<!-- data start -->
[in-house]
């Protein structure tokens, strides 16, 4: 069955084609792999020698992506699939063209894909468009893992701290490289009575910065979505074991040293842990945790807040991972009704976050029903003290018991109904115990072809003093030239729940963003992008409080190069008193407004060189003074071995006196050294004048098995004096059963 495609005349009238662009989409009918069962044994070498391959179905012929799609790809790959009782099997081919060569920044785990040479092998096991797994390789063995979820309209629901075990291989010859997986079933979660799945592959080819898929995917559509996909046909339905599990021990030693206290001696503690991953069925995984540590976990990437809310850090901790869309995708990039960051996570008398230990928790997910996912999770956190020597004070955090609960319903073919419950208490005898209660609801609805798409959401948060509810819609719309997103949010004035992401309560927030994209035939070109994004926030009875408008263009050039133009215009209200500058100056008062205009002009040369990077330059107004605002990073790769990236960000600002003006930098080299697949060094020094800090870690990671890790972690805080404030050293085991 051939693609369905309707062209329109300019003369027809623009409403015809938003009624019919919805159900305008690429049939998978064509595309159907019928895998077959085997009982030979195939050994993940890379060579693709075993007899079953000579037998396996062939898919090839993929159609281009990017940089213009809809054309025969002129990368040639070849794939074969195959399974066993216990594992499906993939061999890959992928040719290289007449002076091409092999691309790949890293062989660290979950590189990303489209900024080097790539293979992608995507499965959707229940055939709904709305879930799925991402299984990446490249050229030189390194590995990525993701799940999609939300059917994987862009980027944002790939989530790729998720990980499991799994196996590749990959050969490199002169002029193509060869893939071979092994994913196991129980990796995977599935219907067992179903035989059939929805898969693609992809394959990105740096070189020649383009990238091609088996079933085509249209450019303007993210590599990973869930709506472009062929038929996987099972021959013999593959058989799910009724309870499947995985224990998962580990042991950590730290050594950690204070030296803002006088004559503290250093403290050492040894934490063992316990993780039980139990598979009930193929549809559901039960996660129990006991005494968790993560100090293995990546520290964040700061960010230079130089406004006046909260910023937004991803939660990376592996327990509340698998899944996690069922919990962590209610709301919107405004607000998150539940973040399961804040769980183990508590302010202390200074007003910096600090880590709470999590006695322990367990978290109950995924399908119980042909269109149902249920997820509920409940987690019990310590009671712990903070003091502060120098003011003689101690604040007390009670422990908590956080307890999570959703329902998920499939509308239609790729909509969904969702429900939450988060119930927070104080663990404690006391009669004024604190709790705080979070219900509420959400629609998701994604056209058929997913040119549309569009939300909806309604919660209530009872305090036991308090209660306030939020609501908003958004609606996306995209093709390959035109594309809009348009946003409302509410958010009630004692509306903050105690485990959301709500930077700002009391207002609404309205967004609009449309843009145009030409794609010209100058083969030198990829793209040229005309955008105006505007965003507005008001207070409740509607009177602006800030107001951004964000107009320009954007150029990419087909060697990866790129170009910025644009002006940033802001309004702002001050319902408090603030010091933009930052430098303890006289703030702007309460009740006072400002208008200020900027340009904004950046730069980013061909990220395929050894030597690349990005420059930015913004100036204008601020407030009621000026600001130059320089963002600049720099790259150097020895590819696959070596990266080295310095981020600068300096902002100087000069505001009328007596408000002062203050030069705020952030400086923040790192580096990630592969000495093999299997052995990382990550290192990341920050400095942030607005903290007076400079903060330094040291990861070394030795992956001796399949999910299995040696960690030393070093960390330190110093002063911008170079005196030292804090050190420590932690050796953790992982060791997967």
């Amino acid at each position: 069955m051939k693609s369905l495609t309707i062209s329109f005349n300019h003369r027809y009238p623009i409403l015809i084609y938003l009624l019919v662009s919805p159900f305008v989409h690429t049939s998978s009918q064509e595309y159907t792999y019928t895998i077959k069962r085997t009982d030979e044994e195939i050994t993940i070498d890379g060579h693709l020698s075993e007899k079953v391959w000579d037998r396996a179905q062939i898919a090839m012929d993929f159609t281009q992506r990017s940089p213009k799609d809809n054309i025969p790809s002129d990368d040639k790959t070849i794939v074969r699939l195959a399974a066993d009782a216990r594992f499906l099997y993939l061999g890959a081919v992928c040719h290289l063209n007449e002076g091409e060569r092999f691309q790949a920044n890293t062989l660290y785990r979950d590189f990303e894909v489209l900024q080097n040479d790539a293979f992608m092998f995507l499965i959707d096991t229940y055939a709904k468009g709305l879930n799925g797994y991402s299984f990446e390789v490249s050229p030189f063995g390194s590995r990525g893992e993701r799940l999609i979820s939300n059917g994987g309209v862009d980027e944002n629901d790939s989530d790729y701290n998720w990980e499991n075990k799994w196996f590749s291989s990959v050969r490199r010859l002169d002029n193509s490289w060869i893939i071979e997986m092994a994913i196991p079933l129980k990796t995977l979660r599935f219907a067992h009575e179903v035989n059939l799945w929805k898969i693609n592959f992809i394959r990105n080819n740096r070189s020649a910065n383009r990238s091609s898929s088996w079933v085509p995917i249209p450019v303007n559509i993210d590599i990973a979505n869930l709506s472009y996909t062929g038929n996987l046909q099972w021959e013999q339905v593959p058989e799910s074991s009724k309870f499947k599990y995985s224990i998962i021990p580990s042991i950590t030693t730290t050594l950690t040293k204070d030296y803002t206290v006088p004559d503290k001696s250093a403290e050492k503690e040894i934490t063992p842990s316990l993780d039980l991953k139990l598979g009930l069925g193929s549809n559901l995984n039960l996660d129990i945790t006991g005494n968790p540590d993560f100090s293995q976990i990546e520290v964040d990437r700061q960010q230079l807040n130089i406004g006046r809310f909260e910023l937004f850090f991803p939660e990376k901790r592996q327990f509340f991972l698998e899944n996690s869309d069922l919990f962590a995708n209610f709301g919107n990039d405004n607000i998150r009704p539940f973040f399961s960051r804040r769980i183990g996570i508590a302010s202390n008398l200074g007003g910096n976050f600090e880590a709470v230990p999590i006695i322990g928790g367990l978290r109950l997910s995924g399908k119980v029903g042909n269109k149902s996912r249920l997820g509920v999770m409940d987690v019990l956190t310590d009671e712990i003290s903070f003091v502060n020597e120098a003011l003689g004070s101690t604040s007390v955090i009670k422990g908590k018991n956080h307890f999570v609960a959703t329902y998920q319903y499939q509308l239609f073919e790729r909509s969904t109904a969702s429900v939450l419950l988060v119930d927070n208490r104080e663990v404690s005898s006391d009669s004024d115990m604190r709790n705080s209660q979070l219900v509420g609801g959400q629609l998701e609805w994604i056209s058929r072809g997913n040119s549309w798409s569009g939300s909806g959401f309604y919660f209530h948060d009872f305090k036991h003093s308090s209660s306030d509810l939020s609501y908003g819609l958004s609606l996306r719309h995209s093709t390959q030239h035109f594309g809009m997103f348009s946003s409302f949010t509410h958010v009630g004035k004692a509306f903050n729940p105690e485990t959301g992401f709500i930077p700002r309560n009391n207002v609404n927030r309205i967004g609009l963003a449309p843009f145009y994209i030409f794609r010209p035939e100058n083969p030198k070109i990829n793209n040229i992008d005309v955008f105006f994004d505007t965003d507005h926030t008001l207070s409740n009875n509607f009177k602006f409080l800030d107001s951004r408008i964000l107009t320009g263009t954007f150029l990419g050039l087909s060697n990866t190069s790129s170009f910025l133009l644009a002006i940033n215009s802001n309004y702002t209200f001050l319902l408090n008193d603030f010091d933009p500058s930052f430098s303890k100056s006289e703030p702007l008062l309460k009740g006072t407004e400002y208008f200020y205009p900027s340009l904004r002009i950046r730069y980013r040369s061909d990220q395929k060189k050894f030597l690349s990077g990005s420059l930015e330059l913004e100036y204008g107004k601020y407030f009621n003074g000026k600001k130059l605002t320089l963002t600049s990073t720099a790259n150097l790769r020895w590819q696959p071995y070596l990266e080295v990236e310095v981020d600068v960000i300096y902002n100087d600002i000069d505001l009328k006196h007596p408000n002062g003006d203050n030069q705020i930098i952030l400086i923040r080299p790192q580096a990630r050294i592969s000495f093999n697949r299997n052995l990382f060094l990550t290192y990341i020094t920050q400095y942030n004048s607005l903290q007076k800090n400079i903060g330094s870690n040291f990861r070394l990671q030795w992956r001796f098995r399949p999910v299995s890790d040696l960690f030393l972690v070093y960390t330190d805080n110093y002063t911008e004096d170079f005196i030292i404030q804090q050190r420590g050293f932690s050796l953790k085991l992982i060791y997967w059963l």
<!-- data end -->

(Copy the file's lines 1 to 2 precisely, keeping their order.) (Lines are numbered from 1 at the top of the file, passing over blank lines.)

[in-house]
């Protein structure tokens, strides 16, 4: 069955084609792999020698992506699939063209894909468009893992701290490289009575910065979505074991040293842990945790807040991972009704976050029903003290018991109904115990072809003093030239729940963003992008409080190069008193407004060189003074071995006196050294004048098995004096059963 495609005349009238662009989409009918069962044994070498391959179905012929799609790809790959009782099997081919060569920044785990040479092998096991797994390789063995979820309209629901075990291989010859997986079933979660799945592959080819898929995917559509996909046909339905599990021990030693206290001696503690991953069925995984540590976990990437809310850090901790869309995708990039960051996570008398230990928790997910996912999770956190020597004070955090609960319903073919419950208490005898209660609801609805798409959401948060509810819609719309997103949010004035992401309560927030994209035939070109994004926030009875408008263009050039133009215009209200500058100056008062205009002009040369990077330059107004605002990073790769990236960000600002003006930098080299697949060094020094800090870690990671890790972690805080404030050293085991 051939693609369905309707062209329109300019003369027809623009409403015809938003009624019919919805159900305008690429049939998978064509595309159907019928895998077959085997009982030979195939050994993940890379060579693709075993007899079953000579037998396996062939898919090839993929159609281009990017940089213009809809054309025969002129990368040639070849794939074969195959399974066993216990594992499906993939061999890959992928040719290289007449002076091409092999691309790949890293062989660290979950590189990303489209900024080097790539293979992608995507499965959707229940055939709904709305879930799925991402299984990446490249050229030189390194590995990525993701799940999609939300059917994987862009980027944002790939989530790729998720990980499991799994196996590749990959050969490199002169002029193509060869893939071979092994994913196991129980990796995977599935219907067992179903035989059939929805898969693609992809394959990105740096070189020649383009990238091609088996079933085509249209450019303007993210590599990973869930709506472009062929038929996987099972021959013999593959058989799910009724309870499947995985224990998962580990042991950590730290050594950690204070030296803002006088004559503290250093403290050492040894934490063992316990993780039980139990598979009930193929549809559901039960996660129990006991005494968790993560100090293995990546520290964040700061960010230079130089406004006046909260910023937004991803939660990376592996327990509340698998899944996690069922919990962590209610709301919107405004607000998150539940973040399961804040769980183990508590302010202390200074007003910096600090880590709470999590006695322990367990978290109950995924399908119980042909269109149902249920997820509920409940987690019990310590009671712990903070003091502060120098003011003689101690604040007390009670422990908590956080307890999570959703329902998920499939509308239609790729909509969904969702429900939450988060119930927070104080663990404690006391009669004024604190709790705080979070219900509420959400629609998701994604056209058929997913040119549309569009939300909806309604919660209530009872305090036991308090209660306030939020609501908003958004609606996306995209093709390959035109594309809009348009946003409302509410958010009630004692509306903050105690485990959301709500930077700002009391207002609404309205967004609009449309843009145009030409794609010209100058083969030198990829793209040229005309955008105006505007965003507005008001207070409740509607009177602006800030107001951004964000107009320009954007150029990419087909060697990866790129170009910025644009002006940033802001309004702002001050319902408090603030010091933009930052430098303890006289703030702007309460009740006072400002208008200020900027340009904004950046730069980013061909990220395929050894030597690349990005420059930015913004100036204008601020407030009621000026600001130059320089963002600049720099790259150097020895590819696959070596990266080295310095981020600068300096902002100087000069505001009328007596408000002062203050030069705020952030400086923040790192580096990630592969000495093999299997052995990382990550290192990341920050400095942030607005903290007076400079903060330094040291990861070394030795992956001796399949999910299995040696960690030393070093960390330190110093002063911008170079005196030292804090050190420590932690050796953790992982060791997967």